Expected return value when making Objective C method call on nil object

I was wondering if there is an agreed behaviour for Clang compiled
Objective C when making a method call on a nil object? If so, does
this define exactly what should be returned in all cases, or are any
cases left as "undefined"?

With releases 3.1, 3.2 and 3.3 I've been finding some variation
between very subtly different simple cases when the method called
returns a C structure by value.

For example, given this class:

    typedef struct {
        int x;
        int y;
        int z;
    } Vec3;

    @interface Fuzz : NSObject {
        Vec3 data;
    }
    @property Vec3 data;
    @end

    @implementation Fuzz
    @synthesize data;
    @end

This code will leave the variable "vec" uninitialised:

    Fuzz * obj = nil;
    Vec3 vec = obj.data;

Whereas this code will initialise the fields of "vec" all to zero:

    Fuzz * obj = nil;
    Vec3 vec;
    vec = obj.data;

I've studied the assembly code generated for x86 and ARM both in
unoptimised and optimised builds, and it would appear that return
value optimisation is applied regardless in the first example (even
with -O0).

This results in "vec" remaining uninitialised as though it generates
an initialised temporary on the stack, it is never copied into "vec"
nor is "vec" explicitly initialised to zero if obj is nil.

If obj is not nil, obviously the returned values go straight into vec
as one would expect with RVO.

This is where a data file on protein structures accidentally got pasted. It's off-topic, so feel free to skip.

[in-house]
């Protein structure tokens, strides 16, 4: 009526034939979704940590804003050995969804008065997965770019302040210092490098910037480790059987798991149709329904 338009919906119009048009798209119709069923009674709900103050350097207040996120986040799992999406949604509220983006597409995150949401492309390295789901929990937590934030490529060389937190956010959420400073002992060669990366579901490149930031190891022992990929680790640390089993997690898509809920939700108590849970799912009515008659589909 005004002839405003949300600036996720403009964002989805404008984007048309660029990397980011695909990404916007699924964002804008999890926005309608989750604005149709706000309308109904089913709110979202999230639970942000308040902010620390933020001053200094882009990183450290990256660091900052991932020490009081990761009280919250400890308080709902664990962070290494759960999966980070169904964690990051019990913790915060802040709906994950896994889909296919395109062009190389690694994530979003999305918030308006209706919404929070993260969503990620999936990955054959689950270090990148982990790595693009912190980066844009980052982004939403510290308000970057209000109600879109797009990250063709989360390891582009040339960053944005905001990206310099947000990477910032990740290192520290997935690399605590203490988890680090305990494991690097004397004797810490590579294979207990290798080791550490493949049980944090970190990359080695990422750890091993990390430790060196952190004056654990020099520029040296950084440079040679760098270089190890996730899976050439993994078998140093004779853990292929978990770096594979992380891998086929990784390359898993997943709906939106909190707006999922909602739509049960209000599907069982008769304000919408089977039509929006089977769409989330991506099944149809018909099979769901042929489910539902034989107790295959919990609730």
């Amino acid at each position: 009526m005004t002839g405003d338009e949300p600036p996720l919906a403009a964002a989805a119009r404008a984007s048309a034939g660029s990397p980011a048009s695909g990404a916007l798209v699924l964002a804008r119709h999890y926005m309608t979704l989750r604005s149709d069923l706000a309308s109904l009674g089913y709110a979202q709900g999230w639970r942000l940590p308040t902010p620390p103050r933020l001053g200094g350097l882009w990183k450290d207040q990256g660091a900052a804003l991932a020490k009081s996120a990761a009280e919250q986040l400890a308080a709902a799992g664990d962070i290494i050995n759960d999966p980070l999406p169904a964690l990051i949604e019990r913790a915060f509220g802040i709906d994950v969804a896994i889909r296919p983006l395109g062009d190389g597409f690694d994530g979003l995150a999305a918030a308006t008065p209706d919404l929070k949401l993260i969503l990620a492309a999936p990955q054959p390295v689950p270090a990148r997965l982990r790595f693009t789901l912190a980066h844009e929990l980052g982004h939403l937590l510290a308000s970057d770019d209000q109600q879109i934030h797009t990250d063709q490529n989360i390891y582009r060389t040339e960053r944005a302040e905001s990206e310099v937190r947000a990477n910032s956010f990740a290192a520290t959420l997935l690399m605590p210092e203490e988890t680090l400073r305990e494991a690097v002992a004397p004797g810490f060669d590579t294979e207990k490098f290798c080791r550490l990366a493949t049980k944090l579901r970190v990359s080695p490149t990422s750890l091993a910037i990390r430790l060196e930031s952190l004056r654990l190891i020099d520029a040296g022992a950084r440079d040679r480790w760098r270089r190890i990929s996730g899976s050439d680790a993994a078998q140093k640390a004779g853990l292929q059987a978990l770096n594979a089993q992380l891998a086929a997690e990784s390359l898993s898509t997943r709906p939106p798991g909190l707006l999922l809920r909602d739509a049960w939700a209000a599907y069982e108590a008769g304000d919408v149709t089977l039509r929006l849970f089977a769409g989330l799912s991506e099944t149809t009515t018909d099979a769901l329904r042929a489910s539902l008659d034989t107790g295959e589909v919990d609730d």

Nick Tuckett <nick.tuckett@...> writes:

I was wondering if there is an agreed behaviour for Clang compiled
Objective C when making a method call on a nil object? If so, does
this define exactly what should be returned in all cases, or are any
cases left as "undefined"?

With releases 3.1, 3.2 and 3.3 I've been finding some variation
between very subtly different simple cases when the method called
returns a C structure by value.

For example, given this class:

    typedef struct {
        int x;
        int y;
        int z;
    } Vec3;

     <at> interface Fuzz : NSObject {
        Vec3 data;
    }
     <at> property Vec3 data;
     <at> end

     <at> implementation Fuzz
     <at> synthesize data;
     <at> end

This code will leave the variable "vec" uninitialised:

    Fuzz * obj = nil;
    Vec3 vec = obj.data;

Whereas this code will initialise the fields of "vec" all to zero:

    Fuzz * obj = nil;
    Vec3 vec;
    vec = obj.data;

I've studied the assembly code generated for x86 and ARM both in
unoptimised and optimised builds, and it would appear that return
value optimisation is applied regardless in the first example (even
with -O0).

This results in "vec" remaining uninitialised as though it generates
an initialised temporary on the stack, it is never copied into "vec"
nor is "vec" explicitly initialised to zero if obj is nil.

If obj is not nil, obviously the returned values go straight into vec
as one would expect with RVO.

I have been investigating this. It only happens in the -fgnu-runtime,
the Next runtime appears to handle it correctly in both the double and
triple line cases. (In so far as the aggregate is cleared when called with
a nil pointer).

The fact it works correctly in the three line case with gnu runtime appears
to be an unintended side effect of uncertainty about pointer aliasing.
Specifically AggExprEmitter::EmitMoveFromReturnSlot in CGExprAgg.cpp
will emit directly into the return slot unless the pointer could be aliased,
as it could be in the 3 line case.

This optimisation is fine, except in the case of ObjC nil receivers.

BTW: I notice that even in cases where the return by value is elided into
the return value, space is redundantly reserved and cleared for a copy
of the aggregate (gnu runtime), which is then never used. Clearly the
assumption is that it is supposed to always be used.